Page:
The moose, which is a large animal of the deer family, is the official state animal of Alaska. The male moose, often referred to as a bull, will grow large crescent-shaped antlers on the head upon reaching maturity. A females is commonly referred to as cow moose. Moose populate wooded and rural areas of Alaska, and can even be found in some towns and villages. It was not until 1998 that this colossal mammal was designated the official state animal of Alaska.
Although several members of the deer family are native to Alaska, including the caribou and mule deer, the Alaskan moose is the largest of these. Male Alaskan moose can weigh more than 1,000 pounds (453 kilograms). One of the most noted physical characteristics of the state animal of Alaska is an elongated face that droops slightly forward. The long legs of the Alaskan moose support its stout, muscular body. A large flap of fur-lined skin can be seen hanging loosely below the chin of the moose.
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Other characteristics of the Alaskan moose are its contrasting colors. The legs are gray, while the body of the animal is dark brown. All moose have a hump on the shoulder as well.
Alaskan moose feed on vegetation, such as water plants and various types of tree bark. These massive land mammals are decent swimmers and often swim a great distance in search of food. On land, the moose can reach fast speeds, although not as fast as lighter, more agile members of the deer family.
The state animal of Alaska generally prefers to dwell in forested areas. It is not uncommon, however, for moose to be seen foraging for food in populated areas during the cold winter months. Farmers must often deal with moose destroying crops, especially when the animal's food source is scarce.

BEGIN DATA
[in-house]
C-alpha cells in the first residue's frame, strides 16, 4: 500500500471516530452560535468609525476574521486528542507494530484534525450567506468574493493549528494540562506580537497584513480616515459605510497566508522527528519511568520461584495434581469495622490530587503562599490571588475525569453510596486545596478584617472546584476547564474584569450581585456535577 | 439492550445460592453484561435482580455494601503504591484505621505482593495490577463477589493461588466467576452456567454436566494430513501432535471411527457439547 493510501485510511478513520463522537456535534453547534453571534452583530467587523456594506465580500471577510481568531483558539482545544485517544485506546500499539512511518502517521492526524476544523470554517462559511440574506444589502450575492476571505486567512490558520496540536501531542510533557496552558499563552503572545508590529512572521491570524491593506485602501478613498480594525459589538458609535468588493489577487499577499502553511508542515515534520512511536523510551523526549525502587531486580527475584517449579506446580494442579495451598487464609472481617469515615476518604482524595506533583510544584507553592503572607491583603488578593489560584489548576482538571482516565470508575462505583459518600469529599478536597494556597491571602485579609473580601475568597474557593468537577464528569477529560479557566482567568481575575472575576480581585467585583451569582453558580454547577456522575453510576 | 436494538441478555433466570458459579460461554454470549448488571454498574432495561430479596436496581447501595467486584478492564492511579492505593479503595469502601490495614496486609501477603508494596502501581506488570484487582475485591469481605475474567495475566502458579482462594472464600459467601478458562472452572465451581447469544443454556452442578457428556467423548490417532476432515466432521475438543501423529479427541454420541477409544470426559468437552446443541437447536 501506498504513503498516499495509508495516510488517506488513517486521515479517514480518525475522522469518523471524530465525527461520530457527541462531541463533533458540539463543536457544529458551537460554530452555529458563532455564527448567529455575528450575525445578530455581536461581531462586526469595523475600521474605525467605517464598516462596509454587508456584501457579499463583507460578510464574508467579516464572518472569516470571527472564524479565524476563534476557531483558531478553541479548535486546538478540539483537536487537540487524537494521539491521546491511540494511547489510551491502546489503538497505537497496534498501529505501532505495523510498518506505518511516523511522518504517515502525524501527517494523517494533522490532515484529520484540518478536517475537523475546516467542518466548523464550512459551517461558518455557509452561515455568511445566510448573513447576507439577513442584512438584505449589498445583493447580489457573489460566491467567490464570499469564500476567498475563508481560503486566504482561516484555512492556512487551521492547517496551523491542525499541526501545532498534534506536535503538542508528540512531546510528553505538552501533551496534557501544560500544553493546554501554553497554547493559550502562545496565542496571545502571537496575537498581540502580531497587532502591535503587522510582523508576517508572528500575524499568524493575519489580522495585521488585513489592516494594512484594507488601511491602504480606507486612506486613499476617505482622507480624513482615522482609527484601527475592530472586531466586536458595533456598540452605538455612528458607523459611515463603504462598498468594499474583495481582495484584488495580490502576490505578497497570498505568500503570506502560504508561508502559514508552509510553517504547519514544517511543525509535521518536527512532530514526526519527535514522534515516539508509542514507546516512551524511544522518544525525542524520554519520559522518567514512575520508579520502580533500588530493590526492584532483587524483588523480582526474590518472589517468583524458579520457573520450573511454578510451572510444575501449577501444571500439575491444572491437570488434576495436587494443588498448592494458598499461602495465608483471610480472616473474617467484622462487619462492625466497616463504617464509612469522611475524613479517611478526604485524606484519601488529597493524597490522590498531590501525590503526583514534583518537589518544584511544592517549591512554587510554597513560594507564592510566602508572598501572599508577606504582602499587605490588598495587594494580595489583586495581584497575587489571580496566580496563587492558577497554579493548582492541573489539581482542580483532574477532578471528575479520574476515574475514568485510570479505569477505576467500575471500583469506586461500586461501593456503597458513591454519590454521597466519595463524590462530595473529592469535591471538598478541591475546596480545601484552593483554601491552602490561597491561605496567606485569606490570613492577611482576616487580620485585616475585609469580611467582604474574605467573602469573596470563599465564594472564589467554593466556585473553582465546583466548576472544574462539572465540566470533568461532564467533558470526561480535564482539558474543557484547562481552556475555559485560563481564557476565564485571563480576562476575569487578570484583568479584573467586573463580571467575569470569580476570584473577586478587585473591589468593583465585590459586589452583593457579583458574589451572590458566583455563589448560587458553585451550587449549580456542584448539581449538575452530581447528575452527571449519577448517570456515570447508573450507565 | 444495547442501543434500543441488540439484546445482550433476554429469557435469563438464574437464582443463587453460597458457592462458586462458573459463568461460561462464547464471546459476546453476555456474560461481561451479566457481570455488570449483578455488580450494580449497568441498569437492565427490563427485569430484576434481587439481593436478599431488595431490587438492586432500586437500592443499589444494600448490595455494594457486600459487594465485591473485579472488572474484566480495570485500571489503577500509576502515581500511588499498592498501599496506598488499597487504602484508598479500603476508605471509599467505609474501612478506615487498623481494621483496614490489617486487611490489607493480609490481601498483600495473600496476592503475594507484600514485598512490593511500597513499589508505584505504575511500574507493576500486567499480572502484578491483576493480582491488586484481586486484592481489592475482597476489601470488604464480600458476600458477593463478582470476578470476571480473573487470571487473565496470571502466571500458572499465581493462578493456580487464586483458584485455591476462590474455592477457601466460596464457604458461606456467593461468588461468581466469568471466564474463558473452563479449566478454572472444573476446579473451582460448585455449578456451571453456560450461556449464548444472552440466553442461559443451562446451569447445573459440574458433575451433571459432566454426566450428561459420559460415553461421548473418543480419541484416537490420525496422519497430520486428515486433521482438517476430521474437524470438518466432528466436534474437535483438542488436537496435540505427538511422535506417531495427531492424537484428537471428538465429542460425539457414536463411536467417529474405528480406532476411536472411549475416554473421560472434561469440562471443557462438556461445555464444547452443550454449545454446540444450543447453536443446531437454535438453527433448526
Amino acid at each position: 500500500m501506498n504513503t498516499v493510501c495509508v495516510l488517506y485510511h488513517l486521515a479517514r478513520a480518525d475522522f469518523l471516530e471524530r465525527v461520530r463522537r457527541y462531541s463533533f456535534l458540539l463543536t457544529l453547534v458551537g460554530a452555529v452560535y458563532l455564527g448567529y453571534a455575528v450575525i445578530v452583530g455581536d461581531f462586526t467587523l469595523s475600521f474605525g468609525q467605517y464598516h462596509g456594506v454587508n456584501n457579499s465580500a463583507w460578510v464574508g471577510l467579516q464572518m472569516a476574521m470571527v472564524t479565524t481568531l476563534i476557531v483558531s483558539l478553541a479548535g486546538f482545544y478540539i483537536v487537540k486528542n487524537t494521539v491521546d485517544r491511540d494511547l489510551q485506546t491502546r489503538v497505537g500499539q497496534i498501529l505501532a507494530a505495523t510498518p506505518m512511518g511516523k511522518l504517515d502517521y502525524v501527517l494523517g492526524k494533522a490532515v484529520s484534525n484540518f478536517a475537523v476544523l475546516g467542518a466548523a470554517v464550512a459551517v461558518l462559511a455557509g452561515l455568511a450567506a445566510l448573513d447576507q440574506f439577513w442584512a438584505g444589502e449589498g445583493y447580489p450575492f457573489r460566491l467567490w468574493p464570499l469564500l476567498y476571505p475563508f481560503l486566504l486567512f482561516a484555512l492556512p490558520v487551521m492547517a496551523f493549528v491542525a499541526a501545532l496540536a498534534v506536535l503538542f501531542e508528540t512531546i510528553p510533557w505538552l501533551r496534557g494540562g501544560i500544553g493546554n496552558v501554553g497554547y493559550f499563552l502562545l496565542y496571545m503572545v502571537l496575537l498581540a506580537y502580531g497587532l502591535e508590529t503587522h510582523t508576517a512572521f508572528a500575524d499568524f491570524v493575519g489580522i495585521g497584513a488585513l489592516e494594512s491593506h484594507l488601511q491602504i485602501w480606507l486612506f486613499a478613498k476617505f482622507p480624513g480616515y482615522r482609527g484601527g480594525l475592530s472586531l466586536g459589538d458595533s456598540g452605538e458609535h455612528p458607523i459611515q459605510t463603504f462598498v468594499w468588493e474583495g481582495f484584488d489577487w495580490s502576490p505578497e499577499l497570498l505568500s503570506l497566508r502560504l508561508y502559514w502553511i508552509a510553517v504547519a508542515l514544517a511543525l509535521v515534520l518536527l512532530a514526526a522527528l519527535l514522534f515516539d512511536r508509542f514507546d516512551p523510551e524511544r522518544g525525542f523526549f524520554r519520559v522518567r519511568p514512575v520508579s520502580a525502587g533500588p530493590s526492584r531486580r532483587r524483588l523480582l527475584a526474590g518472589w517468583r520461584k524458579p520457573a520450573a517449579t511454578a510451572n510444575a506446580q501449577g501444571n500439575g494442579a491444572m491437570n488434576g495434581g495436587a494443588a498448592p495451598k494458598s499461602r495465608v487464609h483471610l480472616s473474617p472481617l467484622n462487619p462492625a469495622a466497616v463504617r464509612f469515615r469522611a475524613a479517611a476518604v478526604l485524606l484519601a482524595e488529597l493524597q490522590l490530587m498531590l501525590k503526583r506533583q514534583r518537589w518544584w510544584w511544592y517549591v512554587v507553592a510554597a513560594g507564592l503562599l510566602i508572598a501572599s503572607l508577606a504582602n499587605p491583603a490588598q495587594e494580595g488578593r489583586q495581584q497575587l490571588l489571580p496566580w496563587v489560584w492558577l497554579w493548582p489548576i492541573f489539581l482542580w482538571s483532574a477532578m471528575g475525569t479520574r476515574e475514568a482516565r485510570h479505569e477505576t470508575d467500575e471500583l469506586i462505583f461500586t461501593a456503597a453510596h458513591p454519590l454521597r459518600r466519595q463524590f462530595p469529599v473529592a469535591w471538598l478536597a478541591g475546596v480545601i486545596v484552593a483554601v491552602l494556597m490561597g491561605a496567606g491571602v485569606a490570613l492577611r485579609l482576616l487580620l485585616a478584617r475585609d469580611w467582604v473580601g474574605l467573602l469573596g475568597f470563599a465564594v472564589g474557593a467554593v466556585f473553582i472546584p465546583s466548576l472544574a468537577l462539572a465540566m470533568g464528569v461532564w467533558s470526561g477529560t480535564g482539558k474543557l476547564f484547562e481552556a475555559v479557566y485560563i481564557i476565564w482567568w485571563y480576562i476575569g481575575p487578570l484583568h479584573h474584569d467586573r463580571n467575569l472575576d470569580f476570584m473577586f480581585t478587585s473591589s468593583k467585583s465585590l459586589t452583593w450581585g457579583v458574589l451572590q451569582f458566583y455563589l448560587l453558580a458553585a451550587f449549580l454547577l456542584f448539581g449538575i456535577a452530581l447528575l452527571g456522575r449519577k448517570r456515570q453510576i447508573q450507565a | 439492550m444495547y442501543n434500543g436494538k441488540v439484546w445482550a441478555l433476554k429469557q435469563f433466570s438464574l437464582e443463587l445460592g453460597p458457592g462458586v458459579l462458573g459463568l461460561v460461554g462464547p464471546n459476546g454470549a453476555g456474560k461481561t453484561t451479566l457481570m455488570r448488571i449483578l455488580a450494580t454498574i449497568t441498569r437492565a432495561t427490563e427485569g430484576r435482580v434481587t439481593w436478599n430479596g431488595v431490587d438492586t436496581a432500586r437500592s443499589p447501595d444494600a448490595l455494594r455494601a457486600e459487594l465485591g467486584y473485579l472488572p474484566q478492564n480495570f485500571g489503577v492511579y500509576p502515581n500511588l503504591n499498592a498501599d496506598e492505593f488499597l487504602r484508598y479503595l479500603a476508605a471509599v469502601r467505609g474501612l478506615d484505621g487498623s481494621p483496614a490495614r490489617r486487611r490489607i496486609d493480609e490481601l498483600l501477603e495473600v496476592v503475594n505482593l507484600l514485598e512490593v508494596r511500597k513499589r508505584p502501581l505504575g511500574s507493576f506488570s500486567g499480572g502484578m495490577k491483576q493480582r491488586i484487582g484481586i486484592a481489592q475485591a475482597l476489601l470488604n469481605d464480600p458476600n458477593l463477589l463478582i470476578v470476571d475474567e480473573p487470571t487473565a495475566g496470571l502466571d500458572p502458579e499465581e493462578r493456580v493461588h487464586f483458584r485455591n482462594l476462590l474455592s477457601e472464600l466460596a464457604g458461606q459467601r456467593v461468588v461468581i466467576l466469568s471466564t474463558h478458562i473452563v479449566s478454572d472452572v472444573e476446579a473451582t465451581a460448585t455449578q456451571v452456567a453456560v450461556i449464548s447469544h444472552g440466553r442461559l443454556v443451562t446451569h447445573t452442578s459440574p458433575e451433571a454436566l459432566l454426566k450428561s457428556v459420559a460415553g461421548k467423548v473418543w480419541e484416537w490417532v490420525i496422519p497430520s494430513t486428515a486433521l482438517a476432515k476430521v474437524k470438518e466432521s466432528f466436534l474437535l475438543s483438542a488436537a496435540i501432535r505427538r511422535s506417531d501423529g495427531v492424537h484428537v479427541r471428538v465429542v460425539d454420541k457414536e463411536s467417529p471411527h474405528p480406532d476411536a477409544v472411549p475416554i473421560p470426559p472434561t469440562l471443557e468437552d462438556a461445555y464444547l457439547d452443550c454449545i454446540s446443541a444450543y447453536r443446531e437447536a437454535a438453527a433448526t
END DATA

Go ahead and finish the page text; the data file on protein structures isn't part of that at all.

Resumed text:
Several other animals have been specially recognized by the state of Alaska, although the moose is the most widely known and is the official state animal of Alaska. The state marine mammal of Alaska is the bow head whale. Various species of birds are also indigenous to Alaska, with the willow ptarmigan being the state's official bird. The Alaskan malamute, with its thick dense coat and ability to pull racing sleds, is the state's official dog breed. The king salmon is Alaska's state fish and it is abundant in many ponds and streams.
Very few American states have designated official state insects, though Alaska has. The state insect of Alaska is the four spot skimmer dragonfly, which is commonly seen during the warm summer months. These insects, which are found in Alaska and other areas in North America, are often referred to as 12-spot skimmers.